Thanks for the well-wishes, prayers and jingles for Dad. He’s doing much better, though suggestions for good-tasting recipes that are low-sodium, low-fat, and don’t involve citrus would be nice. We’re also lucky to have great neighbors–Mr. R. and his son have been helping with barn-cleaning, and even installed overhead lights right in the stalls (yay, now I can see the mess in detail!), while Mr. R and Mr. L, one of the hunters who uses the front forty, worked on repairing the barn lean-to’s roof. The horses were heartbroken, heartbroken I say, at having to stand in their stalls eating hay all afternoon.
In the ‘goings’ category: I had the horrible shock of losing my big fat fluffy kitty, Jet, two weeks ago.
Dr. W., the vet down here, said that large breeds and their crosses, which Jet clearly was, often have heart defects. Everyone at the vet’s was very nice. They’d already seen a lot of me–Jet and Marcus had just been in for their shots with Maggie in for her heartworm check, grown-up shots, and she was coming back for her spay, while Tucker had unexpected trips to the emergency room and was due in the next day to have staples removed. (Lesson learned: No matter how tough Corgis think they are, they cannot take three pit bulls but are far too dumb to back down. Though apparently an elderly cataract-afflicted skinny hard-of-hearing shepherd mix can leap into the fray and trot out without a scratch on him. I think there is some sort of reason other dogs respect Puff.) I had Jet privately cremated, so I could take him back to my parents’ house to bury him next to his littermate.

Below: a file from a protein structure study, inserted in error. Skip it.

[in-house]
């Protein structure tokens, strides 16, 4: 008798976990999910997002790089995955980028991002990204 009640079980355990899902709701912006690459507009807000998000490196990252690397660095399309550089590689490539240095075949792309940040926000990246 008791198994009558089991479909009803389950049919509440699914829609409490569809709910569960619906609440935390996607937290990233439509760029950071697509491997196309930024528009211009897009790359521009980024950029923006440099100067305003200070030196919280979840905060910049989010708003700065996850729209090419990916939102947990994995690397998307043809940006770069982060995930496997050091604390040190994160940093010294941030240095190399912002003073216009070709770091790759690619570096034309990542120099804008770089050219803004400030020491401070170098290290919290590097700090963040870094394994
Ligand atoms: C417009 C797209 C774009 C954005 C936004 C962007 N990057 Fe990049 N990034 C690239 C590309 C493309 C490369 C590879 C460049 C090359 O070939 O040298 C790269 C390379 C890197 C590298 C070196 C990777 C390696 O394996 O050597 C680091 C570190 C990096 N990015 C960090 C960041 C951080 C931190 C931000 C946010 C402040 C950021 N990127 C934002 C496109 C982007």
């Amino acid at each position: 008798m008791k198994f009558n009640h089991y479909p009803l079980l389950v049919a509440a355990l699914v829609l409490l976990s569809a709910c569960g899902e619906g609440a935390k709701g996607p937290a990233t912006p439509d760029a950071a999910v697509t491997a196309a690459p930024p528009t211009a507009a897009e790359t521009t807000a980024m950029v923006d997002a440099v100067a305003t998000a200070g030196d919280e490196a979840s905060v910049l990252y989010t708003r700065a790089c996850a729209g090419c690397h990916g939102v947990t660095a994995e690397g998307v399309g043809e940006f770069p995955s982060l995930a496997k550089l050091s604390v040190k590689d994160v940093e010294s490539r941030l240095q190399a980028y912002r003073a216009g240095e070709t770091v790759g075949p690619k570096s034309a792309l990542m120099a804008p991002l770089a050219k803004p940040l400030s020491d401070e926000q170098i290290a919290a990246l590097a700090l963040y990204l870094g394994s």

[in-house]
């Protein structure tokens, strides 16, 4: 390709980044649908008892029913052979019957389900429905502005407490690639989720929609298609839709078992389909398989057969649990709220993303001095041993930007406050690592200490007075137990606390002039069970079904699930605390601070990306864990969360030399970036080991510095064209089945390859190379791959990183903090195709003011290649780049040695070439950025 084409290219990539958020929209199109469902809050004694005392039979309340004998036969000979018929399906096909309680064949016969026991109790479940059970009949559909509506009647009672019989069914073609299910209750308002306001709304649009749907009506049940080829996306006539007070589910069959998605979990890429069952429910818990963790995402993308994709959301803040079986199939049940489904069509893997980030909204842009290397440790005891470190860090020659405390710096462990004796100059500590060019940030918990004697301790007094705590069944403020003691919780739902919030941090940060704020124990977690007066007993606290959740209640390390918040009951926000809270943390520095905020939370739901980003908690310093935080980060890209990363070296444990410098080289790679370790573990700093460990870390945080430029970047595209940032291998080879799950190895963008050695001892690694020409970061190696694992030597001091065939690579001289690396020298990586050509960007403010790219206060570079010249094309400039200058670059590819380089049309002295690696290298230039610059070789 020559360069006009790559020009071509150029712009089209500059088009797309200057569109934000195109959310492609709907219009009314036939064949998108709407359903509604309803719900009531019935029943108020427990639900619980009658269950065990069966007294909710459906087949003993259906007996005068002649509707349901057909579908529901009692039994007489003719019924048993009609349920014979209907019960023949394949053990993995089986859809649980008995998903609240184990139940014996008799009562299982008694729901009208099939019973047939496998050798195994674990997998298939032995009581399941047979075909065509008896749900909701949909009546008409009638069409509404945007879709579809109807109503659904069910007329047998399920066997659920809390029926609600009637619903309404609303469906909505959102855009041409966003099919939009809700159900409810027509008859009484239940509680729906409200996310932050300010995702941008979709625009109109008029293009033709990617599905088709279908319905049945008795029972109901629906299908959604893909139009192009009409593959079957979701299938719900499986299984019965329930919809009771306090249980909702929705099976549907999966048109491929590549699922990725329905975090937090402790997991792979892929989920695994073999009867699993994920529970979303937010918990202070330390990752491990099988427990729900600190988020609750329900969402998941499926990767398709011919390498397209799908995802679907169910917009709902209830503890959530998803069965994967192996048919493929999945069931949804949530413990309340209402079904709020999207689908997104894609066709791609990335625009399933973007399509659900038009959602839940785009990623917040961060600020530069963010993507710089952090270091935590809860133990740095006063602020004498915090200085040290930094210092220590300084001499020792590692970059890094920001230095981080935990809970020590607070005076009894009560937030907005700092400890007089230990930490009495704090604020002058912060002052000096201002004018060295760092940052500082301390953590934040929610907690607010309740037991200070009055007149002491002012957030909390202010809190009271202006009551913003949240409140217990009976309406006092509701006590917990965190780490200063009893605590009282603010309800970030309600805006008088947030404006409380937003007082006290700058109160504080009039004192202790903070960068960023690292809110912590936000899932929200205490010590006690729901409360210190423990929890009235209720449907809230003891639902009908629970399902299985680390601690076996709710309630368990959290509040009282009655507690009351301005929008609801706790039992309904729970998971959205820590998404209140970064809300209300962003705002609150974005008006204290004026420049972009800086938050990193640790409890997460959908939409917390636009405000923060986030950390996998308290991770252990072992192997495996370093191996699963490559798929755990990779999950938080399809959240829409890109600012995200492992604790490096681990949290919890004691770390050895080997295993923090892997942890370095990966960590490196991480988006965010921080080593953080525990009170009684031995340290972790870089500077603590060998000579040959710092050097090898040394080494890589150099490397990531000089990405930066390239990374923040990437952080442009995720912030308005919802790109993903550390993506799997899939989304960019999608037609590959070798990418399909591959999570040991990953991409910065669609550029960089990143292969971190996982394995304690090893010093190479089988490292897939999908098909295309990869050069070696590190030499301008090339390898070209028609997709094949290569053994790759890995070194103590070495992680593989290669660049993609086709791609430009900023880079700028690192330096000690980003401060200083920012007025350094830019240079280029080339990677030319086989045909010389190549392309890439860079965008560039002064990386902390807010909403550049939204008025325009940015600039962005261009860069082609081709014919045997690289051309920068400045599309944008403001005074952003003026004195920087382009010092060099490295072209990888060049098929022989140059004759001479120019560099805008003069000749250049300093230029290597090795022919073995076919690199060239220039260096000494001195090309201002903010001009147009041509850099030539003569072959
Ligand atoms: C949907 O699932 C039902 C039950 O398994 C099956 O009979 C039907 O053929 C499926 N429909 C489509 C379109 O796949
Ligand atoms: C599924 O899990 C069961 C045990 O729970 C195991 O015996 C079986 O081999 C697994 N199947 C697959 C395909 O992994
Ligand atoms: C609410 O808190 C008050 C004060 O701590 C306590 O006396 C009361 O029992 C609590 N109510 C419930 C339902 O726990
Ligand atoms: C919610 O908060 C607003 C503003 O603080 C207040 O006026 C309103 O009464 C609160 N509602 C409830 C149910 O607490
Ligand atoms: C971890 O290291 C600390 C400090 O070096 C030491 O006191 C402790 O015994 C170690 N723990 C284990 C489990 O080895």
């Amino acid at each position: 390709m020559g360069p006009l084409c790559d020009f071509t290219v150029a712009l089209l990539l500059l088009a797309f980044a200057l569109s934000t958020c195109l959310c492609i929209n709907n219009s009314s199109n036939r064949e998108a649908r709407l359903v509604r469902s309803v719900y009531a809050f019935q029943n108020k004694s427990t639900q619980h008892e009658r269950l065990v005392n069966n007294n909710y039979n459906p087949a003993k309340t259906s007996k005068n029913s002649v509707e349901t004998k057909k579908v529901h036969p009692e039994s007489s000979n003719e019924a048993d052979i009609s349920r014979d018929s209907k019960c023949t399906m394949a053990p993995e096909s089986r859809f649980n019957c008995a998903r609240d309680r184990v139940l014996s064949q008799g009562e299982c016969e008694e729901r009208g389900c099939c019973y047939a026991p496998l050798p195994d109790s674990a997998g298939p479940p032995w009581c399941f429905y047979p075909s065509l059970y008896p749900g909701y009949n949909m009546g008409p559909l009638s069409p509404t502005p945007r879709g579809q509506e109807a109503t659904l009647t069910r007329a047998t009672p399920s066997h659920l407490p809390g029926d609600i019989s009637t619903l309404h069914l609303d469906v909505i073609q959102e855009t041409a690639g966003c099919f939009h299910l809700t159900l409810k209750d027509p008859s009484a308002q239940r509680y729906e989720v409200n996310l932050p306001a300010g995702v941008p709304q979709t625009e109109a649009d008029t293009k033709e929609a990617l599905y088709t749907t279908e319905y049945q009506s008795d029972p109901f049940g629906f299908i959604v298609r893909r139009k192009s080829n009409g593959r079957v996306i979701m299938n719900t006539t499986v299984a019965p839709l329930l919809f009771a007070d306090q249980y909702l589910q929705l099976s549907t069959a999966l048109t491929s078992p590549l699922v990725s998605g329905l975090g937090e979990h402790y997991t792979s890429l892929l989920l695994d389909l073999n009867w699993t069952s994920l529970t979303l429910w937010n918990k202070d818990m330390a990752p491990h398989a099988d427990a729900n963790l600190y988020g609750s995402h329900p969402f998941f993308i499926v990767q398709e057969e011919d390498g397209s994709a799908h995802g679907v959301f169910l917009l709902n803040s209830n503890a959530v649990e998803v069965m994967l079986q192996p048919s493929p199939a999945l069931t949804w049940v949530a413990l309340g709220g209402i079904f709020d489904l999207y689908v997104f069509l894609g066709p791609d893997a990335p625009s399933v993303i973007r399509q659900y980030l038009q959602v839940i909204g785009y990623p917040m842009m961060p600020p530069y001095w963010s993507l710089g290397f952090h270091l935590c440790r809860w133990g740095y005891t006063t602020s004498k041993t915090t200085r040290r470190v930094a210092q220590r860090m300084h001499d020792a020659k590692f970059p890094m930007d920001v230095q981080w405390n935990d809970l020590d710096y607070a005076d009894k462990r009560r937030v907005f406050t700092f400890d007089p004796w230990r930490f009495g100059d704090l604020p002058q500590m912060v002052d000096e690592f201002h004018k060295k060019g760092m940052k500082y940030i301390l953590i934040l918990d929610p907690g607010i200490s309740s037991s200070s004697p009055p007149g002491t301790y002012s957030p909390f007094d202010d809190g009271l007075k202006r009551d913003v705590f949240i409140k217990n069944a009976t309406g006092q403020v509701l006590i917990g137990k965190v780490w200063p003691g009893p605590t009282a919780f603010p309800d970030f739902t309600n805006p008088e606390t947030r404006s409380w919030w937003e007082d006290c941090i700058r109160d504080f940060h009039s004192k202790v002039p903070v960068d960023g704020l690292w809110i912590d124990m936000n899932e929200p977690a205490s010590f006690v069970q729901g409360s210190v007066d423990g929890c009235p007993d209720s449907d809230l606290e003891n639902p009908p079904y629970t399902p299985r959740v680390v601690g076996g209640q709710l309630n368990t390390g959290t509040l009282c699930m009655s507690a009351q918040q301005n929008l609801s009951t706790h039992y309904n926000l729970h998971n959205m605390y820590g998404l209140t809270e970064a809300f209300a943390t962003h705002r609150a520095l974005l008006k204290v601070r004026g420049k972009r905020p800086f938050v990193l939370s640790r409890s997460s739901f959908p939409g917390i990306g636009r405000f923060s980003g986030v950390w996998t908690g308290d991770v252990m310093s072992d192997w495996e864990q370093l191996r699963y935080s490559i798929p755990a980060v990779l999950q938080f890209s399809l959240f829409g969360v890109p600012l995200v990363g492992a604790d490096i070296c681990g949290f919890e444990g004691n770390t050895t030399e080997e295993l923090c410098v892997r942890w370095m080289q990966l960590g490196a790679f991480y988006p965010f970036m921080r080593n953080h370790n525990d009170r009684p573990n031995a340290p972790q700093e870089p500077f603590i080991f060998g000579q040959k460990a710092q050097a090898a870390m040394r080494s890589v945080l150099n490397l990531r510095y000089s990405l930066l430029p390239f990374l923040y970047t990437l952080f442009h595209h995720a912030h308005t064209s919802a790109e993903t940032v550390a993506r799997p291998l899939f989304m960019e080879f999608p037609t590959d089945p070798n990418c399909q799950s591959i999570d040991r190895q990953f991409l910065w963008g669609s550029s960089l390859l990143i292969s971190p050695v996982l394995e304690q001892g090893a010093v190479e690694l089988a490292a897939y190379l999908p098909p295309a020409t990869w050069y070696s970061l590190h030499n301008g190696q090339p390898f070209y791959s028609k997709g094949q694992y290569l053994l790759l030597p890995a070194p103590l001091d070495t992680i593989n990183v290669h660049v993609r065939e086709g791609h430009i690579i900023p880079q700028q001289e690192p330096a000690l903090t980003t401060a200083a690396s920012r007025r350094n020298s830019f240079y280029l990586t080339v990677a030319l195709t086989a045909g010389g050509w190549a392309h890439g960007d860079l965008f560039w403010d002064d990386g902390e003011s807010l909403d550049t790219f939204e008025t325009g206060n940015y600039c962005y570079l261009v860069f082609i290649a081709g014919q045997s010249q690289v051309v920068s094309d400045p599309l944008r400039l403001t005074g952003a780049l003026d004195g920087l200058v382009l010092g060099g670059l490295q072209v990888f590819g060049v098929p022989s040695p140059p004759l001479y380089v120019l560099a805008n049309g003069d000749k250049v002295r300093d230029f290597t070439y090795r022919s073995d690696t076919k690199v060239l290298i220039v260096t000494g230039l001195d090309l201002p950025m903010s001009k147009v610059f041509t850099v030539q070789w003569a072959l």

Some of you may be saying, “Wait…Maggie?”
Maggie was originally bought by my neighbor as a tinypuppy for his granddaughter. Pretty much since she was old enough to run, she has spent every moment she could get away in my yard. Case in point: I was digging up weeds in the garden and POW, Corgi to the back of the legs. I think at the point when they brought her over and put her on the line by the doghouse in my yard (the granddaughter tends to lose interest in puppies, and unfortunately my neighbor was in hospice care and his daughter simply couldn’t manage all the animals-speaking of which, now he’s passed, does anyone want a kid wether or a Saanen-cross nanny? I’m trying to sell them for her as she needs to downsize his animals), which lasted about as long as it took for me to flea-dip her, Maggie was thinking “I KNEW IT! I knew there was a mistake and I was delivered to the wrong house and I was supposed to be here all along!”
Tucker does not recall asking for a Mini-Me. (No, they’re not related. I know Maggie’s breeder and he doesn’t know where Tucker, whom I got from the county shelter, came from.)
It didn’t take long for the situation to be permanent. That meant grown-up shots, spay, and a surgery to fix her umbilical hernia (the latter two much to her breeder’s relief. He was a friend of my neighbor’s and while he sold them Maggie, he wasn’t really thrilled with her being left to potentially breed.)
He’s also the person who kindly helped me get my fair goat home, and as you can see, Maggie and Tucker know their ancestral duty:
As for the Home For Wayward Geldings?
I’m debating whether or not they’re going to need turnout sheets for winter. They’re already growing in their fuzzy coats (Lucky always looks filthy once he grows in the fuzz, as if it has magic dirt-retention properties) and I generally don’t blanket as I don’t clip, but I always end up pondering.